Sunday, June 1, 2014



American Haiku by Jonathan Hayes
(Mel C. Thompson Publishing; San Francisco, 2013)

Poets seem to be in a dither about the question of what kind of jobs poets need for a living.  It is a good question.  But the question dovetails into an examination of poetic self-worth.  If our society does not value poetry then it follows our society does not value its poets.  If that is the case should poets even worry about what one does for a living? 

We, as poets, do worry about the efficacies of labor upon our writing.  Recently I was reading a blog of mostly Bay Area poets answering a series of questions about being in the workforce and being a poet.  It was fascinating reading.  Some poets teach; some poets work in IT; some poets serve customers in supermarkets.  The myriad answers by varied poets of the cost and value of their labor in the workforce in relation to their value in society, and its effects on their writings, underscores the dynamism of poetry as a value in itself.  Poetry, and poets, is various and is without simple, easy answers.  Look into the mirror, thy poet, and find your own answers.

Then there are poets who simply get to work on time, both as laborers and as writers.  Jonathan Hayes is such a poet.  Inspired by Jack Kerouac’s Book of Haikus Hayes’ crafted a diary of sorts in free verse haiku.  The haiku is usually in three lines, a couplet and a concluding single line.  In these verses Hayes makes, and writes about, a living as a deckhand at the supermarket Trader Joe’s located in the Nob Hill neighborhood of San Francisco.

A small disclaimer here.  Jonathan Hayes is a friend and I am named in one of these verses.  I am not the only poet to be called out in friendship but if you, dear reader, think me not unbiased about the poetry of Jonathan Hayes you are half-right.  The poet deserves a wide audience because his work is, I think, that good. 

Take for example this haiku about a photograph in a show at the SFMOMA.

            b/w photograph
            =            “now’

            -- garry winogrand at sfmoma

The precision of these three lines, with an equal sign, quotation marks that surround the word, now, and a small dash as minimal punctuation, provides a still life of a sort that lets the reader to simultaneously see and know the work of the artist as if the reader was standing before the piece in the museum.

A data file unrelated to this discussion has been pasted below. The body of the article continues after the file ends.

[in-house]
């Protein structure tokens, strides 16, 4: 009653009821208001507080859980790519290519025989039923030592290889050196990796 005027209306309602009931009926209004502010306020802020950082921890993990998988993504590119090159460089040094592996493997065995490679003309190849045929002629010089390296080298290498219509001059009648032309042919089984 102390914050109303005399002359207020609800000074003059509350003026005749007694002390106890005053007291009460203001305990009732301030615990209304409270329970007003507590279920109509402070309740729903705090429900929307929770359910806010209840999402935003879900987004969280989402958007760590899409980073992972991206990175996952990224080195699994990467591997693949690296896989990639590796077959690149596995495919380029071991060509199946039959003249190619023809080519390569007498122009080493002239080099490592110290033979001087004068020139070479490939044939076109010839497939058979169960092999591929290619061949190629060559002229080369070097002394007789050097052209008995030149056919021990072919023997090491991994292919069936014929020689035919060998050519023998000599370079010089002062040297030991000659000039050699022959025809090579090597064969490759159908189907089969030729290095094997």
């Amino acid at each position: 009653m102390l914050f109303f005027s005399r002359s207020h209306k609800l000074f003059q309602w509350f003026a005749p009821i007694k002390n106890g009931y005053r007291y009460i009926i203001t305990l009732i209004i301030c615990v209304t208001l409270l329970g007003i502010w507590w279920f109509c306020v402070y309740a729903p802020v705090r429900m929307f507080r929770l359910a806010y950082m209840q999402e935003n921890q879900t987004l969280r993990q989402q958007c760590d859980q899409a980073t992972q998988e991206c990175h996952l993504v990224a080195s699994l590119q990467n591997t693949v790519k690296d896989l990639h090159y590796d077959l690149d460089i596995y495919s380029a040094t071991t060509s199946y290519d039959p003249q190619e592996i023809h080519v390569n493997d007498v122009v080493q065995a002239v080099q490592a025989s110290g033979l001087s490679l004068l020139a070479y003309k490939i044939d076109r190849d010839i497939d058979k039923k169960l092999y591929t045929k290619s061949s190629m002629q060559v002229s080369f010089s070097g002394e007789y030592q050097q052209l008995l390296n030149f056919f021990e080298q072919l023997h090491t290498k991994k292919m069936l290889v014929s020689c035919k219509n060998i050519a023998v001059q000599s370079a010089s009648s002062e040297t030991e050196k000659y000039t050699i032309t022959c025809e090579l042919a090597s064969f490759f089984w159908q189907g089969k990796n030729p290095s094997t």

But I said that Hayes has written a book about being a laboring poet in a supermarket.  He has indeed.  Furthermore, we’ve all, in our personal and professional lives, made mistakes.  Do we admit to these mistakes? 

            ringing up a customer, almost finishing the sale,
            we chat and she walks out w/out paying

            --”i fucked up” i tell the manager

 The clarity and honesty of the writing illustrates a brutal truth, we are human, we sometimes fuck up on the job and off.

Still, Hayes is not a sentimental writer but he is a man of deep feeling.  When a neighbor’s husband passes away during Christmas time the poet delivers a wreath in love and consolation.

            brought christmas wreath to neighbor,
            condolences on her husband’s passing

            --half naked in doorway she hugs me

The hug in the jam of a doorway illustrates the grief of the woman and the beautiful awkwardness of felt connection between the consoler and the aggrieved.

The poet is also happily married and his wife makes frequent appearances in these poems.  Sometimes she yells at the poet to get up or he’ll be late for work.  Other times the couple find time for play.

            in bed w/ the wife,
            farting and laughing together

            --the alarm clock goes off!

The poet does not ask himself why he must work for a living.  Rather the poet practices a kind of California Taoism.  Hayes simply makes the way in his own fashion and performs his own brand of “wu-wei’ or non-action.  The act is worthy on its own of its performance.  For book of haiku, American or otherwise, is a cause of readerly celebration.  I am grateful for the poet Jonathan Hayes and his book of free verse haiku because I, and other readers, am invited to participate in sharing and making the well-lived life.    


richard lopez lives, loves and writes in northern california.  he is engaged in two collobaration projects with the poets john bloomberg-rissman, and lars palm.  lopez has published three chapbooks and one split-chap with his brother-in-rhyme, jonathan hayes.  he loves good writing and good friends.  lopez also loves to correspond with fellow brothers and sisters in the arts.  drop him a line, if you like, at rlope67atgmaildotcom.  

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